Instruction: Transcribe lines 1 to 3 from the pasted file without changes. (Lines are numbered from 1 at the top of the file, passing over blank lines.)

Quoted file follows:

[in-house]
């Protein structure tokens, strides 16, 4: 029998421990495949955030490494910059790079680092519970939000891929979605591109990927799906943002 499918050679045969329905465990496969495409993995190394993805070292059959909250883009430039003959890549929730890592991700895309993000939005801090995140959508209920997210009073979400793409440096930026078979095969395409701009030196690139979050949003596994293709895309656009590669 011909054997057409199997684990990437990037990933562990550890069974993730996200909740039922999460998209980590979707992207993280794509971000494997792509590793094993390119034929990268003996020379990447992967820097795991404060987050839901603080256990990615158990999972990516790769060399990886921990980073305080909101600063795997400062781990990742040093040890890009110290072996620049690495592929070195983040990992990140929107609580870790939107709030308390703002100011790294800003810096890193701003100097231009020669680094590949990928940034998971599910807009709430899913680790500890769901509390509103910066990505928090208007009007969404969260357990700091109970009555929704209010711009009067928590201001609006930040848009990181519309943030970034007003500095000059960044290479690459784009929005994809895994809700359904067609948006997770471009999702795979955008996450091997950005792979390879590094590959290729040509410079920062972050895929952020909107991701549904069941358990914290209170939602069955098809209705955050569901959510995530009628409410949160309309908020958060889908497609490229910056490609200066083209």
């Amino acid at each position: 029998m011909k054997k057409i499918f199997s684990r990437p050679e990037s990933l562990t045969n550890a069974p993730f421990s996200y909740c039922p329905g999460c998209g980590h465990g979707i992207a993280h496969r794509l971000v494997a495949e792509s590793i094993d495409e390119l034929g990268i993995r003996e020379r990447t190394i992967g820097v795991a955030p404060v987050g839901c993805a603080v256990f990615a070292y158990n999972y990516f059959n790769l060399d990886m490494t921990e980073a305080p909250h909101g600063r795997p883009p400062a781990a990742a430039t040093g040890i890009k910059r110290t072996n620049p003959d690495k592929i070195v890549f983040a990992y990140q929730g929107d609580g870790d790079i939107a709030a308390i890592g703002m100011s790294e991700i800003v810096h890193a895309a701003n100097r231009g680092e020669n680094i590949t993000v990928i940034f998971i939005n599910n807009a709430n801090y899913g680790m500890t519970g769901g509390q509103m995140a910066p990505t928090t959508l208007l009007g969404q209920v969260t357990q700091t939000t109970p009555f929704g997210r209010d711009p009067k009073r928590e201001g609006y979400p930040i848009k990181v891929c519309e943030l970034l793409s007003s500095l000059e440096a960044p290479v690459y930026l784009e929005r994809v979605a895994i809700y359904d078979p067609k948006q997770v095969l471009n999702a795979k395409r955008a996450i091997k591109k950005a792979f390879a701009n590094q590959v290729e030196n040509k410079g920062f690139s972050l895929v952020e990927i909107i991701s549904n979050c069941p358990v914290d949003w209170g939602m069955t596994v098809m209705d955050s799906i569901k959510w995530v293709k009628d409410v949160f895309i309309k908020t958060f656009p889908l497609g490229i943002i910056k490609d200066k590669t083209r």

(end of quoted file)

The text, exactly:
[in-house]
């Protein structure tokens, strides 16, 4: 029998421990495949955030490494910059790079680092519970939000891929979605591109990927799906943002 499918050679045969329905465990496969495409993995190394993805070292059959909250883009430039003959890549929730890592991700895309993000939005801090995140959508209920997210009073979400793409440096930026078979095969395409701009030196690139979050949003596994293709895309656009590669 011909054997057409199997684990990437990037990933562990550890069974993730996200909740039922999460998209980590979707992207993280794509971000494997792509590793094993390119034929990268003996020379990447992967820097795991404060987050839901603080256990990615158990999972990516790769060399990886921990980073305080909101600063795997400062781990990742040093040890890009110290072996620049690495592929070195983040990992990140929107609580870790939107709030308390703002100011790294800003810096890193701003100097231009020669680094590949990928940034998971599910807009709430899913680790500890769901509390509103910066990505928090208007009007969404969260357990700091109970009555929704209010711009009067928590201001609006930040848009990181519309943030970034007003500095000059960044290479690459784009929005994809895994809700359904067609948006997770471009999702795979955008996450091997950005792979390879590094590959290729040509410079920062972050895929952020909107991701549904069941358990914290209170939602069955098809209705955050569901959510995530009628409410949160309309908020958060889908497609490229910056490609200066083209």
């Amino acid at each position: 029998m011909k054997k057409i499918f199997s684990r990437p050679e990037s990933l562990t045969n550890a069974p993730f421990s996200y909740c039922p329905g999460c998209g980590h465990g979707i992207a993280h496969r794509l971000v494997a495949e792509s590793i094993d495409e390119l034929g990268i993995r003996e020379r990447t190394i992967g820097v795991a955030p404060v987050g839901c993805a603080v256990f990615a070292y158990n999972y990516f059959n790769l060399d990886m490494t921990e980073a305080p909250h909101g600063r795997p883009p400062a781990a990742a430039t040093g040890i890009k910059r110290t072996n620049p003959d690495k592929i070195v890549f983040a990992y990140q929730g929107d609580g870790d790079i939107a709030a308390i890592g703002m100011s790294e991700i800003v810096h890193a895309a701003n100097r231009g680092e020669n680094i590949t993000v990928i940034f998971i939005n599910n807009a709430n801090y899913g680790m500890t519970g769901g509390q509103m995140a910066p990505t928090t959508l208007l009007g969404q209920v969260t357990q700091t939000t109970p009555f929704g997210r209010d711009p009067k009073r928590e201001g609006y979400p930040i848009k990181v891929c519309e943030l970034l793409s007003s500095l000059e440096a960044p290479v690459y930026l784009e929005r994809v979605a895994i809700y359904d078979p067609k948006q997770v095969l471009n999702a795979k395409r955008a996450i091997k591109k950005a792979f390879a701009n590094q590959v290729e030196n040509k410079g920062f690139s972050l895929v952020e990927i909107i991701s549904n979050c069941p358990v914290d949003w209170g939602m069955t596994v098809m209705d955050s799906i569901k959510w995530v293709k009628d409410v949160f895309i309309k908020t958060f656009p889908l497609g490229i943002i910056k490609d200066k590669t083209r």